Defying New York lawmakers, "egg-cellent" electronics etailer Newegg.com has suddenly ceased collecting sales tax from the Empire State's online shoppers.
Under Governor David Patterson's new $122bn budget, online retailers with New York-based affiliate marketers are considered to have a "physical presence" in the state, and that means they're officially required to collect and remit sales tax from New York-based buyers. When the new budget took effect on June 1, Newegg dutifully obeyed the so-called "Amazon Tax," but late last week, it changed its mind.
"After careful review and consideration, we are pleased to inform you that we have stopped collecting New York sales tax, effective August 21, 2008," reads an email the company tossed at customers late last week, including at least one loyal Reg reader. "This decision was driven by your direct and candid feedback and our continued commitment to you as our valued customers."
Newegg - whose support line says it's committed to providing "egg-cellent" customer service - did not respond to repeated requests for comment. But a disclaimer tacked on to the end of that email seems to indicate that the company is questioning whether Patterson and the New York state legislature have exceeded their authority:
Nothing in this email shall be deemed to approve the validity of any New York State law, including but not limited to section 1101(b)(8)(vi) of the New York State Tax Law, which purports to require Newegg to collect and remit New York State sales tax on its sales to residents of that state.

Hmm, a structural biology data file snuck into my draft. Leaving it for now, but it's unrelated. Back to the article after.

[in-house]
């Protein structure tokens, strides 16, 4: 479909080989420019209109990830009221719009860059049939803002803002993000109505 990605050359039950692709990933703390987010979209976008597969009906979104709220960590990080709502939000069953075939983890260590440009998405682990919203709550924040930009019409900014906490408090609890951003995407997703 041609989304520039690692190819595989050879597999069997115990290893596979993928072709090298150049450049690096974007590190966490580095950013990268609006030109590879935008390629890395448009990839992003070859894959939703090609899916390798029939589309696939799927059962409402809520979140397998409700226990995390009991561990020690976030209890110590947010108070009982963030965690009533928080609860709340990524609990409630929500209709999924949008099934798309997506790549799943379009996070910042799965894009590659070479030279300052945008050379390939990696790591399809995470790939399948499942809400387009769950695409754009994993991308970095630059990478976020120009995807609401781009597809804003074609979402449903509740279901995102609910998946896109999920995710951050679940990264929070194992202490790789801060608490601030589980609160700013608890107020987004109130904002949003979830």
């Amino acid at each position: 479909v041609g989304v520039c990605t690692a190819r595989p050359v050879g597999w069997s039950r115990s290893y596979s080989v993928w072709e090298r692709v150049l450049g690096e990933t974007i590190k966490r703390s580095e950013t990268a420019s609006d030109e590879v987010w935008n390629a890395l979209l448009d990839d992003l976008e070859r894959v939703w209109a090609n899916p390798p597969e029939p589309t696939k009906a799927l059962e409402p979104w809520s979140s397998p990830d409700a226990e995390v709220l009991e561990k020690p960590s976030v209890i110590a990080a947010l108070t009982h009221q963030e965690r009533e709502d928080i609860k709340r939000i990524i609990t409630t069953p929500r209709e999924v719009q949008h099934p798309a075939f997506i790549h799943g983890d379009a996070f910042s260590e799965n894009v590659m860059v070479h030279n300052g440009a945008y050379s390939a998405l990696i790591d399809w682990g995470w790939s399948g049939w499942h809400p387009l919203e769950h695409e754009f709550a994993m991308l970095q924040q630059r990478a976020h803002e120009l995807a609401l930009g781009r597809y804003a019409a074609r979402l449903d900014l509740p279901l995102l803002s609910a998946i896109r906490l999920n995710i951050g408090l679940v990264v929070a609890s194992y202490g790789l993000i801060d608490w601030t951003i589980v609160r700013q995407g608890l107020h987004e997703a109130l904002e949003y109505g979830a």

Amazon and Overstock.com feel much the same way. Both etail giants are suing the state of New York over the new tax law, insisting it's illegal under both the New York and United States Constitutions. A 1992 US Supreme Court decision says that retailers needn't collect sales tax unless they have a physical presence in the state where the customer resides. Otherwise, customers are required to declare the tax on their own (though few actually do).
But neither Amazon nor Overstock has flat-out disobeyed New York lawmakers. Despite its opposition to the new law, Amazon is collecting NY state sales tax while its case plays out. Overstock never collected the Amazon Tax, but it severed its relationships with 3,400 New York-based affiliates just before the law took effect.
"We had two choices: Either raise our prices to New York residents or give up our New York affiliate business," free-thinking Overstock CEO Patrick Byrne told us. "And since our affiliates make up such a small fraction of our business, cutting affiliates made the most sense".
But it would seem that Newegg has found a third option: Dare New York to sue them. ®